In 2017, RIVM launched a Trend Scenario, as well as three thematic reports about the future demand for health care, technology and wider determinants of health. These are the first products of the Dutch Public Health Foresight study 2018. They show what the health of the Dutch population could look like in 2040 if nothing were to change from now on. Thus, societal challenges for the future can be identified. Both the Trend Scenario as well as the main findings of the thematic reports are now available in English.
The Netherlands is ageing and life expectancy will increase to almost 86 years in 2040. Consequently, the prevalence of old-age diseases, such as dementia, will increase; dementia will be the leading cause of disease burden in 2040 and the main cause of death. The number of people with at least one chronic disease increases from 8.5 million in 2015 to 9.8 million by 2040. In 2015, 25% of adults smoked; in 2040 this percentage will be 14%. This decline is not equally strong for all socio-economic groups; in 2040, almost three times as many low educated will smoke in comparison to the highly educated. The proportion of overweight adults will increase from 49% to 62%. In the Trend Scenario, future healthcare expenditure will grow by an average of 2.9 percent per year, doubling health care expenditures up to 174 billion in 2040. This increase is caused for one-third by population growth and ageing and for two-thirds by technological developments and rising incomes.
The number of people with age-related diseases will rise sharply due to the ageing of the population. This increases the pressure on the entire health care system, from informal care to primary care and from emergency care to nursing home care. The mental pressure on youths and young adults seems to be increasing, with possible consequences for their mental health.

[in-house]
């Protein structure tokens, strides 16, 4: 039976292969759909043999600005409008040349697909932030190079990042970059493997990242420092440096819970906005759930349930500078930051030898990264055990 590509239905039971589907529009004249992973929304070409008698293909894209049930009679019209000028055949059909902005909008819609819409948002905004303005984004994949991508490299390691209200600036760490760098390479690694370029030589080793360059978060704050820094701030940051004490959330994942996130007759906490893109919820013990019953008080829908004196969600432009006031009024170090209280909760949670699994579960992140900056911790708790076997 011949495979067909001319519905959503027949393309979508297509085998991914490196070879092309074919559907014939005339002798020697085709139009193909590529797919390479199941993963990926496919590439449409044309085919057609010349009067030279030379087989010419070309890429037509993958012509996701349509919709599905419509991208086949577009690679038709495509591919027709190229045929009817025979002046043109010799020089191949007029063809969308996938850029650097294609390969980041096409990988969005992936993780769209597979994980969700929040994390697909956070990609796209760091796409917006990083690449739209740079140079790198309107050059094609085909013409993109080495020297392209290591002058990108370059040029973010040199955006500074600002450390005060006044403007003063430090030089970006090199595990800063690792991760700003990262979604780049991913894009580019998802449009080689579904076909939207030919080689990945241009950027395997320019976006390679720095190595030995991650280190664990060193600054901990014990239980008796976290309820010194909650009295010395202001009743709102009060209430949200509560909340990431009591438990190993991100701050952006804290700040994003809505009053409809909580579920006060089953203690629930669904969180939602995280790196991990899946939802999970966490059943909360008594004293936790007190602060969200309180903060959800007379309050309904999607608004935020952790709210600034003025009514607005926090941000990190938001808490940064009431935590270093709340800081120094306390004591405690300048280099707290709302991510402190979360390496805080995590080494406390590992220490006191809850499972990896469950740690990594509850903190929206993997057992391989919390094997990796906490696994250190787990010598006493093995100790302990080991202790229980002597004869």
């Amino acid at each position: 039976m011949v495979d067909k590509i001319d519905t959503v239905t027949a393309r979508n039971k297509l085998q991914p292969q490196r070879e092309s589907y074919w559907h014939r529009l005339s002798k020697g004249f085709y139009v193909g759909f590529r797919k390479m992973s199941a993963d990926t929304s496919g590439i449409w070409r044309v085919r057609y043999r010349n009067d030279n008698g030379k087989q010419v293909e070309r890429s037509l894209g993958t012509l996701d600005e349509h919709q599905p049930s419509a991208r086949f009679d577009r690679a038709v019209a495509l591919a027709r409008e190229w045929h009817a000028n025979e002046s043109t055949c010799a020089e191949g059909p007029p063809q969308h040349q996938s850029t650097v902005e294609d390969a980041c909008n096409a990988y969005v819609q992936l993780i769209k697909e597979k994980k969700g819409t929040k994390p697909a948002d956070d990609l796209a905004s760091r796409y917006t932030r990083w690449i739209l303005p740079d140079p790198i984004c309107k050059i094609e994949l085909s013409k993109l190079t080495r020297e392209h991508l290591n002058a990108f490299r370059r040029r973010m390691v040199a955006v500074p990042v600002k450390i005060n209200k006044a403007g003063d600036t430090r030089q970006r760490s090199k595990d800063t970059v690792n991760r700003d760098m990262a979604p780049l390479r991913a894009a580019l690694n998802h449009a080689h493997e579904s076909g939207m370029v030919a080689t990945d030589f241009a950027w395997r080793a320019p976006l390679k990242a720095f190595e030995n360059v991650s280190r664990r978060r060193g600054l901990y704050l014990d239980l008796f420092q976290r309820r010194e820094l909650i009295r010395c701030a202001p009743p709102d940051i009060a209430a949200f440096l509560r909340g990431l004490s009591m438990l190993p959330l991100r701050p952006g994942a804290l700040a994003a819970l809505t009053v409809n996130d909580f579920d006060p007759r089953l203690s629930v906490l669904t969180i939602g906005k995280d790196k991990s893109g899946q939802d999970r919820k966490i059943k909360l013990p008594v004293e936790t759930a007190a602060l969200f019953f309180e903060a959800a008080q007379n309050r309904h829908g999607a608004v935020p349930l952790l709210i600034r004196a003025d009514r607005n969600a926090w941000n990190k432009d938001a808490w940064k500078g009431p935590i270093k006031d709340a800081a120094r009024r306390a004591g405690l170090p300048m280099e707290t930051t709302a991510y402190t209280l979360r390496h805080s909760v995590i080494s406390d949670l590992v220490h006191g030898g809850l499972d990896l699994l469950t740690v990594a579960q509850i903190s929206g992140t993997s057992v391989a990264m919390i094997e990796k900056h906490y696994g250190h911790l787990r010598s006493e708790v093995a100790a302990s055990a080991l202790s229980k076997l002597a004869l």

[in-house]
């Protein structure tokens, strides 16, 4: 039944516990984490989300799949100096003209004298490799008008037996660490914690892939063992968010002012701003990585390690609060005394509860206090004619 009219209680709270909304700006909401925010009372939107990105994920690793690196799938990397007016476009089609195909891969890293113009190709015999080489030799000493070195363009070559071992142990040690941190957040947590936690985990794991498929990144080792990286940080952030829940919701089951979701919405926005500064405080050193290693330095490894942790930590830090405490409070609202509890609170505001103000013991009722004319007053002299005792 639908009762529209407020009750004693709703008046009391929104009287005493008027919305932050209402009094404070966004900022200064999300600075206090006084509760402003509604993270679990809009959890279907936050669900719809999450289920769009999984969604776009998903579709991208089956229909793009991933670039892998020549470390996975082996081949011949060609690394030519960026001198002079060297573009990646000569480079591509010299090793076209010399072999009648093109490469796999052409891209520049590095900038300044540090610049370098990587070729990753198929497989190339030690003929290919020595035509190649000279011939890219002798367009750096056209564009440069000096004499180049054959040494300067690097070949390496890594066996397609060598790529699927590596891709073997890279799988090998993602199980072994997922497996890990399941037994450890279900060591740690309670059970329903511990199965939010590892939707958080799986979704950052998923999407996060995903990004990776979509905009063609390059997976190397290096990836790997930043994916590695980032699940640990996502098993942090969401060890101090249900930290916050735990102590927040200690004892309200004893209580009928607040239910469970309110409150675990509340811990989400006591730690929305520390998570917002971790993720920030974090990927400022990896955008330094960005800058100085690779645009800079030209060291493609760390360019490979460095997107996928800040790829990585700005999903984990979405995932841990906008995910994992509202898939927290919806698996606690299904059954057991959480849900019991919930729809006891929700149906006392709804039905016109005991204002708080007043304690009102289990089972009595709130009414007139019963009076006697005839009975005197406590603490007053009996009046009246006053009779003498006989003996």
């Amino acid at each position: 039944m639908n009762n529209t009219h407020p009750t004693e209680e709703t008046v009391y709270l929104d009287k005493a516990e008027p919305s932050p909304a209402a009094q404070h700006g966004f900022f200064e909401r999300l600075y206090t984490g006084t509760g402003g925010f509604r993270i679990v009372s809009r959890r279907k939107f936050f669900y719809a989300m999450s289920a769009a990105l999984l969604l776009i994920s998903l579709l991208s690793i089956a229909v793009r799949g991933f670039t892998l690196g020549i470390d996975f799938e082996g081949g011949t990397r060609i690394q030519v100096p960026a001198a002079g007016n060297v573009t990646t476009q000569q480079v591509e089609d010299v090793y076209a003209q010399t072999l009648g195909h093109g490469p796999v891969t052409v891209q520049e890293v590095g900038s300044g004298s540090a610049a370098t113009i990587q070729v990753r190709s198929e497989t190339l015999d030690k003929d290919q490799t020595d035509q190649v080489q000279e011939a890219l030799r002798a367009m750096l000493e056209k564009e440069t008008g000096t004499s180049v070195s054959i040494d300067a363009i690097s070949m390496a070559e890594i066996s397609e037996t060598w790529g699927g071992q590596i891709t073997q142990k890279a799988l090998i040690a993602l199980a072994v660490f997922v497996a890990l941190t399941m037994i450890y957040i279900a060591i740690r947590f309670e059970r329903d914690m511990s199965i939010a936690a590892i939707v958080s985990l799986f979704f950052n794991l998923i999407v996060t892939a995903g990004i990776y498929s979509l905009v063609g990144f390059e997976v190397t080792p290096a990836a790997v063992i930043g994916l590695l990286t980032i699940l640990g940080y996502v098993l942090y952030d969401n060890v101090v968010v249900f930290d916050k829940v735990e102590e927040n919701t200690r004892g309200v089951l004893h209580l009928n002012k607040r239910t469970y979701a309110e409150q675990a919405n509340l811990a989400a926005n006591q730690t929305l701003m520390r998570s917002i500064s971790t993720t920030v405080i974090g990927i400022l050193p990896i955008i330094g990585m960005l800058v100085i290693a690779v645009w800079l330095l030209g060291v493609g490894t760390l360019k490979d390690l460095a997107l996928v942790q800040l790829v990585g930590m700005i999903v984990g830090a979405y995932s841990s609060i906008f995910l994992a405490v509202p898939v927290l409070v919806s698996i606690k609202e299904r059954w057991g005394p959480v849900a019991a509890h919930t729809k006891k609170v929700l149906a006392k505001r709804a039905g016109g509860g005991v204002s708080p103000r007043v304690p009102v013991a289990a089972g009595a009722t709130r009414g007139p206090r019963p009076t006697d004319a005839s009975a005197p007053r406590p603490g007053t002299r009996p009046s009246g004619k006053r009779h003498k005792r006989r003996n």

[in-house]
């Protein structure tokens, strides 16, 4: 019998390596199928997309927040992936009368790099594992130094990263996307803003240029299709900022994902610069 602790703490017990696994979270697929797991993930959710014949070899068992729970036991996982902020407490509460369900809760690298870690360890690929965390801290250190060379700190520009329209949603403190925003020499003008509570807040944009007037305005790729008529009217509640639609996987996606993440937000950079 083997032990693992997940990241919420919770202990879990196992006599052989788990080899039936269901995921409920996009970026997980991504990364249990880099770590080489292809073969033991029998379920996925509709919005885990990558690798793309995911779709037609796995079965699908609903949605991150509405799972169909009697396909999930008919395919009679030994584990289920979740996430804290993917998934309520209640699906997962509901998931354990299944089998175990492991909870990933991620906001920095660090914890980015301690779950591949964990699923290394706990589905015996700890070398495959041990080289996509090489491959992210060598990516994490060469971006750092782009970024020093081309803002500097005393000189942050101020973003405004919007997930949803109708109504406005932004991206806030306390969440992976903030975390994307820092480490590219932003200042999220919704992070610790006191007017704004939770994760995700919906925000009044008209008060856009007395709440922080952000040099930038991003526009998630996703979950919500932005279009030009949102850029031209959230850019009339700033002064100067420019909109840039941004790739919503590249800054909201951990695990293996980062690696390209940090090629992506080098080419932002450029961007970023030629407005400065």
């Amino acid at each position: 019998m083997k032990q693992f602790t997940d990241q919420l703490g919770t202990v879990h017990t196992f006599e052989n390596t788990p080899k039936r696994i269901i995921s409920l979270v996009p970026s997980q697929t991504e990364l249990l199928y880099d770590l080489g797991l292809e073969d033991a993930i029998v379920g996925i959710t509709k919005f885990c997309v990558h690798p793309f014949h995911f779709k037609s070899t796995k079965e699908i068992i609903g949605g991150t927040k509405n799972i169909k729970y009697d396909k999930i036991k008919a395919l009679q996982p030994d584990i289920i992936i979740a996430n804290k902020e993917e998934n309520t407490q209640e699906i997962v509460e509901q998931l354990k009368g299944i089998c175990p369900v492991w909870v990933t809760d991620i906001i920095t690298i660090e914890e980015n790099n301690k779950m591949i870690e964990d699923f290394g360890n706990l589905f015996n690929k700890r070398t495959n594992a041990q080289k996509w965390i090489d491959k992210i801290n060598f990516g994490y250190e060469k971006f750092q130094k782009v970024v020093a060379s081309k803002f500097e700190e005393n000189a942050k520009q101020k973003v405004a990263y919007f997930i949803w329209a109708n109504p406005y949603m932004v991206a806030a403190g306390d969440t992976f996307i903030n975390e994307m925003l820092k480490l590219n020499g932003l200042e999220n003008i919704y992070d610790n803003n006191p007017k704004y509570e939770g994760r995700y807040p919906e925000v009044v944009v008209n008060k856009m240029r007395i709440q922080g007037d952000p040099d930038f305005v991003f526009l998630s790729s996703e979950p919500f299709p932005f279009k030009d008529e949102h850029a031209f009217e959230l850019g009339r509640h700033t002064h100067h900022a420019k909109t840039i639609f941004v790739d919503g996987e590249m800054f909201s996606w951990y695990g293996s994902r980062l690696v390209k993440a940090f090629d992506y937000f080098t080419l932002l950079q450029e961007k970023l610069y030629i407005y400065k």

Air, water and soil quality are expected to improve further in the future. However, there are new risks that require vigilance, such as the increase of medicine residues in surface water, caused by increased use of medication by the ageing population. Another potential risk is the increase of micro plastics in our environment. The living environment plays an important role in dealing with the impact of climate change on population health, particularly when good use is made of green spaces and water.
Data-driven technology in healthcare improves health and care, if it is deployed as a learning system, with open data exchange between parties involved. Data-driven technology plays a large role in many aspects of our daily lives, but the implementation and up scaling of e-health lags behind. To ensure that the application of new technologies will actually lead to reduced expenditures, structural changes in healthcare organisation are required.
The Public Health Foresight study (in Dutch: VTV) is a four-yearly publication of RIVM commissioned by the Ministry of Health, Welfare and Sport (VWS). In June 2018 the final report of the Public Health Foresight study will be published, which will explore possibilities for dealing with some of the most urgent societal challenges identified in the Trend Scenario and the thematic reports.